The book straddles two domains: science and social science. It will appeal to those interested in mathematics, statics, medieval history of science and technology, links between mathematics and culture and the nature of movement of ideas across cultures.

George Gheverghese Joseph holds joint appointments at the University of Manchester, the United Kingdom and at the University of Toronto, Canada.

George Gheverghese Joseph was born in Kerala, India. His family moved to Mombasa in Kenya where he did his schooling. He studied at the University of Leicester, the United Kingdom, and then worked for six years in Kenya before pursuing his postgraduate studies at Manchester, the United Kingdom. He has travelled widely, holding university appointments and giving lectures at various universities around the world. He has appeared on radio and television programmes in India, the United States, Australia, South Africa and New Zealand, as well as the United Kingdom. In January 2000, he helped to organise an International Seminar and Colloquium to commemorate the 1500th year of Aryabhata's famous text, Aryabhateeyam; the seminar was held in Thiruvanthapuram, Kerala. In December 2005, he organised an International Workshop at Kovalam which was the culmination of a AHRB-fijnded Research Project on 'Medieval Kerala Mathematics: The Possibility of Its Transmission to Europe'. In 2008, he gave talks at Loyola University, Chicago, USA and the Mathematical Association of America (MAA), reporting on the findings of the AHRB project. He holds joint appointments at the University of Manchester and at the University of Toronto, Canada. He authored the bestseller The Crest of the Peacock: Non-European Roots of Mathematics (1991). His other works include George Joseph: The Life and Times of a Kerala Christian Nationalist (2003), Multicultural Mathematics (1993) and Women at Work: The British Experience (1983).

**Objectives and Original Features of This Book**

The genesis of this book may be traced to an earlier book, The Crest of the Peacock: Non-European Roots of Mathematics, first published in 1991. On page 20 of that book I wrote: One of the conjectures posed in Chapter 9 (p. 249) is the possibility that mathematics from medieval India, particularly from the southern state of Kerala may have had an impact on European mathematics of the sixteenth and seventeenth centuries. (Joseph 2000) This single sentence aroused more interest and controversy than other issues raised in the book. At a meeting soon after the book came out, the author was asked whether he was in the business of dethroning Newton and Leibniz! It was also interpreted by some as suggesting that the Indians invented calculus and transmitted the knowledge to Europe. In the course of talks and presentations in conferences presentations in 1990s the author had conjectured that the conduit lor such a transmission were the Jesuits whose presence in Kerala from the middle of the sixteenth century was well attested in historical records of the period. To understand the passions unleashed, we need to stand back and look at the beginnings of modern mathematics. Two powerful tools contributed to its creation in the seventeenth century: the discovery of the general algorithms of calculus and the development and application of infinite series techniques. These two streams of discovejy seemed in the early stages to reinforce one another in their simultaneous development by extending the range and application of the other. The origin of the analysis and derivations of certain infinite series, notably those relating to the arctangent, sine and cosine, was not in Europe, but in an area in South India that now falls within the state of Kerala. From a region covering less than a thousand square kilometres north of Cochin, during the period between the fourteenth and sixteenth centuries there emerged discoveries that anticipate similar works of European mathematicians such as Wallis, James Gregory, Taylor, Newton and Leibniz by about 200 years.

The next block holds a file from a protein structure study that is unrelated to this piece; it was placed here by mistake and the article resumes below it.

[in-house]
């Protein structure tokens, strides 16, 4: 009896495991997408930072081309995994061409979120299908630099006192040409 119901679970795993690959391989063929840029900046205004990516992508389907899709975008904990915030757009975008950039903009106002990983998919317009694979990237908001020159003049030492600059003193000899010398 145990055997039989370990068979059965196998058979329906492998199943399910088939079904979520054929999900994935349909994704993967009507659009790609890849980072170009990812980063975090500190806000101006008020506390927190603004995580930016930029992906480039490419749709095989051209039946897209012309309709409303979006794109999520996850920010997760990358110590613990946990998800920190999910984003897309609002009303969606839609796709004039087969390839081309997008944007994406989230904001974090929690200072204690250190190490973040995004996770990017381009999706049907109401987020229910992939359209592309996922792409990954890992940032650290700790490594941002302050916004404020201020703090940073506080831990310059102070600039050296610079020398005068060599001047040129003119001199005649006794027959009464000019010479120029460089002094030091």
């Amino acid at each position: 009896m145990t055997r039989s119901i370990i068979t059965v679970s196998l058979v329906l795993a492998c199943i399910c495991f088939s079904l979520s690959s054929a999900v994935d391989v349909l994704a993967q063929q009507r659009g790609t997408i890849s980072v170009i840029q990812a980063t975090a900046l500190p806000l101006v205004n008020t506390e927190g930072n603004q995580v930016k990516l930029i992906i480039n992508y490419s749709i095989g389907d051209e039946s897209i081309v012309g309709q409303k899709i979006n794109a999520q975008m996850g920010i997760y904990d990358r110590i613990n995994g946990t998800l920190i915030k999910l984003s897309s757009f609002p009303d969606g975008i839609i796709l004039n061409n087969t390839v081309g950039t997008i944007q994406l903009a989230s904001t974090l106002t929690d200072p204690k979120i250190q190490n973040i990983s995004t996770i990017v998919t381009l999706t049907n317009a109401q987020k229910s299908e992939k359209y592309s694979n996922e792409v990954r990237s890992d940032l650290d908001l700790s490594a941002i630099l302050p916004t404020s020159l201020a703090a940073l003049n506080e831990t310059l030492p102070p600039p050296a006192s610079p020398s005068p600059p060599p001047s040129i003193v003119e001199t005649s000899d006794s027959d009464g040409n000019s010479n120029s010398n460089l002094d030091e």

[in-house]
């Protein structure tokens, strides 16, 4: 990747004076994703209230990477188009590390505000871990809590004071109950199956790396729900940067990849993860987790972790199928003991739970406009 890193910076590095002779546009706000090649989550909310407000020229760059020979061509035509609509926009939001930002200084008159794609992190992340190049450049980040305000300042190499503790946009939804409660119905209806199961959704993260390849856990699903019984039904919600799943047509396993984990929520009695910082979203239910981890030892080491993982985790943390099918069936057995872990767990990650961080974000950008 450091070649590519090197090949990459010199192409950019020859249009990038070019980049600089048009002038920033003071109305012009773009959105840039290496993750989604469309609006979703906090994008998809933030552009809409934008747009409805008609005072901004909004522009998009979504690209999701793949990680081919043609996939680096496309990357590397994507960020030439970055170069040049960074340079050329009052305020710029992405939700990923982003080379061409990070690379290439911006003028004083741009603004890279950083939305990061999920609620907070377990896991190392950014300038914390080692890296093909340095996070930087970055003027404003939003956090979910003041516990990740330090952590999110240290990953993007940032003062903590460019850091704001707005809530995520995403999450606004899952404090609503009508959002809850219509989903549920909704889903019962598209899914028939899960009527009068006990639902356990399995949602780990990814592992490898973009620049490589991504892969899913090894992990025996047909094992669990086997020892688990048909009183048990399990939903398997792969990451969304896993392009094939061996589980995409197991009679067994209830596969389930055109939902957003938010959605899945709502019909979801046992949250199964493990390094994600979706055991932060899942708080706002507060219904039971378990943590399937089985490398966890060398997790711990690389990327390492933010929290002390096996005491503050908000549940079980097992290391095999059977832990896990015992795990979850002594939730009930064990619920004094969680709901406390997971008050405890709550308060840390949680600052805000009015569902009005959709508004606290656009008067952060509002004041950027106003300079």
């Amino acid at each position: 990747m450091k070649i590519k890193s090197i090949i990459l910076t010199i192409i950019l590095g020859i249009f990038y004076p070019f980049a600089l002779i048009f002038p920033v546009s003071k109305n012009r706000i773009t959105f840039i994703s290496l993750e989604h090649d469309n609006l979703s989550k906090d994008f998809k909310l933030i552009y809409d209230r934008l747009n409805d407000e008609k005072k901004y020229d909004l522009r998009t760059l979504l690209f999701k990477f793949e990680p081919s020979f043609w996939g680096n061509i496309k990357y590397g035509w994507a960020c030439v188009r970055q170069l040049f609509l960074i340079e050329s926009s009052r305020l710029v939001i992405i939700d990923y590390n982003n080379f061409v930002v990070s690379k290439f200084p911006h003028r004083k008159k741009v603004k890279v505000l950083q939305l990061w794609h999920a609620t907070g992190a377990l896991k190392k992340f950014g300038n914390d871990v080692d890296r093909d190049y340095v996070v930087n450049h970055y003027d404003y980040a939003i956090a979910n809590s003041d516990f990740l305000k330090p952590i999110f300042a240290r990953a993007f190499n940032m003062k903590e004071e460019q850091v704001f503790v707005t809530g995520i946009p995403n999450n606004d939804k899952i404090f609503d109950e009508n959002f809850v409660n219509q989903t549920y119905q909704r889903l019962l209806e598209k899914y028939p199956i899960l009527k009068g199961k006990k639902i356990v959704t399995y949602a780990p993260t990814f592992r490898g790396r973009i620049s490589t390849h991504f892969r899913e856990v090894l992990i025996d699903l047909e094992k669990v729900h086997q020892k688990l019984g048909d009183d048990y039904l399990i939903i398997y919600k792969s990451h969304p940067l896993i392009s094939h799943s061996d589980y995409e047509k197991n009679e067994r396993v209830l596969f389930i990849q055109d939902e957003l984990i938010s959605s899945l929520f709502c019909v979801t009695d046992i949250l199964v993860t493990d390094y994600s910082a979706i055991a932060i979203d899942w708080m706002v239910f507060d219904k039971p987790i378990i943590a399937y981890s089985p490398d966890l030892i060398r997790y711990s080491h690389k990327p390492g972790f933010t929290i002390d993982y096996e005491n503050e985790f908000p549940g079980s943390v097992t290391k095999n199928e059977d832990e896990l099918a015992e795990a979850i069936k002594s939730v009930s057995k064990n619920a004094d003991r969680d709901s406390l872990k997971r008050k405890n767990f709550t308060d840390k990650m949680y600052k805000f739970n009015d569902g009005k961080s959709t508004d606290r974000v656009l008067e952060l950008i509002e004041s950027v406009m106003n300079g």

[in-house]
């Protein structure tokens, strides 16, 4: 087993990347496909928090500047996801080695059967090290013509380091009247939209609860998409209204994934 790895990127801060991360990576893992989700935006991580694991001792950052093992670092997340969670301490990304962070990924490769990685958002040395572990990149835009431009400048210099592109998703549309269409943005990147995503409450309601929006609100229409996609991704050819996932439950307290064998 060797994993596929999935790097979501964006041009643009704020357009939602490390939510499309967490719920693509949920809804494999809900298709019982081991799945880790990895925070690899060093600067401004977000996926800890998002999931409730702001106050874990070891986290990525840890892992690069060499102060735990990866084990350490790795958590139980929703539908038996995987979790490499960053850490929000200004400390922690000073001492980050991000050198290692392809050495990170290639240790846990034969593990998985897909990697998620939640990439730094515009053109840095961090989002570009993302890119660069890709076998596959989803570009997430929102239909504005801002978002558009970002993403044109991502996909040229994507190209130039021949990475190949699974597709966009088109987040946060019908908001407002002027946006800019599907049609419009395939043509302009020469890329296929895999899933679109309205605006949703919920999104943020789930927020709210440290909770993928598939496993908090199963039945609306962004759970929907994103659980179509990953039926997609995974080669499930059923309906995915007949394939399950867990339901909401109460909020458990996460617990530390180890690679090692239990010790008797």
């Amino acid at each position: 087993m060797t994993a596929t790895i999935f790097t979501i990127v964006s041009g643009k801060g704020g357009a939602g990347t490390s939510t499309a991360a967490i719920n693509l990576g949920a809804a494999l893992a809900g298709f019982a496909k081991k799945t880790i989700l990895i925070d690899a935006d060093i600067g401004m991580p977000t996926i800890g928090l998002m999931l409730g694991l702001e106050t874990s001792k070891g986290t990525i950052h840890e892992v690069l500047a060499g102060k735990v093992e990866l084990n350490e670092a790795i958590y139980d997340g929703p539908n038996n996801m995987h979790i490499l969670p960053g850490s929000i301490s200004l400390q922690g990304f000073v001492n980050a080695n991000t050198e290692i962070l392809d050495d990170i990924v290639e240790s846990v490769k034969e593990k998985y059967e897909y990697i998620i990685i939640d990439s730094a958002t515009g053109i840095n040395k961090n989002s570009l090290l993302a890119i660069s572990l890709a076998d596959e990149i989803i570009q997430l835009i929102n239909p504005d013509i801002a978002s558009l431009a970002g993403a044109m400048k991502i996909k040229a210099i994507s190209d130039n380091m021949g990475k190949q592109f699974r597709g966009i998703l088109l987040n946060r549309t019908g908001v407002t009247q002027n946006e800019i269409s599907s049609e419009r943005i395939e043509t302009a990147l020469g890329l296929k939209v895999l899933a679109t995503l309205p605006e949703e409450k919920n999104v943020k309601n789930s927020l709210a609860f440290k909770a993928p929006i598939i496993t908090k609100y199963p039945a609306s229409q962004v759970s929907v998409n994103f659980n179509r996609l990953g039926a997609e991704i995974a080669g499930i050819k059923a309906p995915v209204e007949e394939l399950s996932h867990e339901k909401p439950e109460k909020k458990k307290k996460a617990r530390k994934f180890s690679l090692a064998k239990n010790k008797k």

There are several questions relating to the activities of this group (henceforth referred to as the Kerala School2), apart from technical ones relating to the mathematical motivation and content of their work. This book proposes to examine both the technical aspects of these mathematical discoveries as well as temporal and socio-economic context of the rise and decline of the Kerala School of Mathematics and Astronomy.

Such a study is timely given the growing interest in recent years in issues such as:

1. The comparative epistemology of Indian Mathematics as distinguished from Western (including Greek) mathematics and

2. The nature of the socio-economic processes that led to the development of scientific knowledge in pre-modern India.

The broad overlapping objectives of the earlier part of this book are: 1. to examine the mathematical genesis of the Kerala School from the earlier history of Indian mathematics in general and the Aryabhatan School in particular;

2. To explore the practices of mathematics/astronomy identifiable as those pursued by the Kerala School;

3.To outline the mathematical content of work done by individual members of the school;

4. To offer possible reasons for the neglect of the work of the Kerala School in standard accounts of the history of modern mathematics;

5. To examine the social origins of the Kerala School through a study of the structure and composition of contemporary society;

6. To explore traditional modes of generating knowledge prevalent in Kerala at the time and in particular how such knowledge was disseminated across space and time and

7. To re-examine the widely-held though mistaken view that Indian mathematics was mainly utilitarian, neglectful of proof and stagnant after the twelfth century in the light of what is now known about Kerala and other medieval Indian mathematics.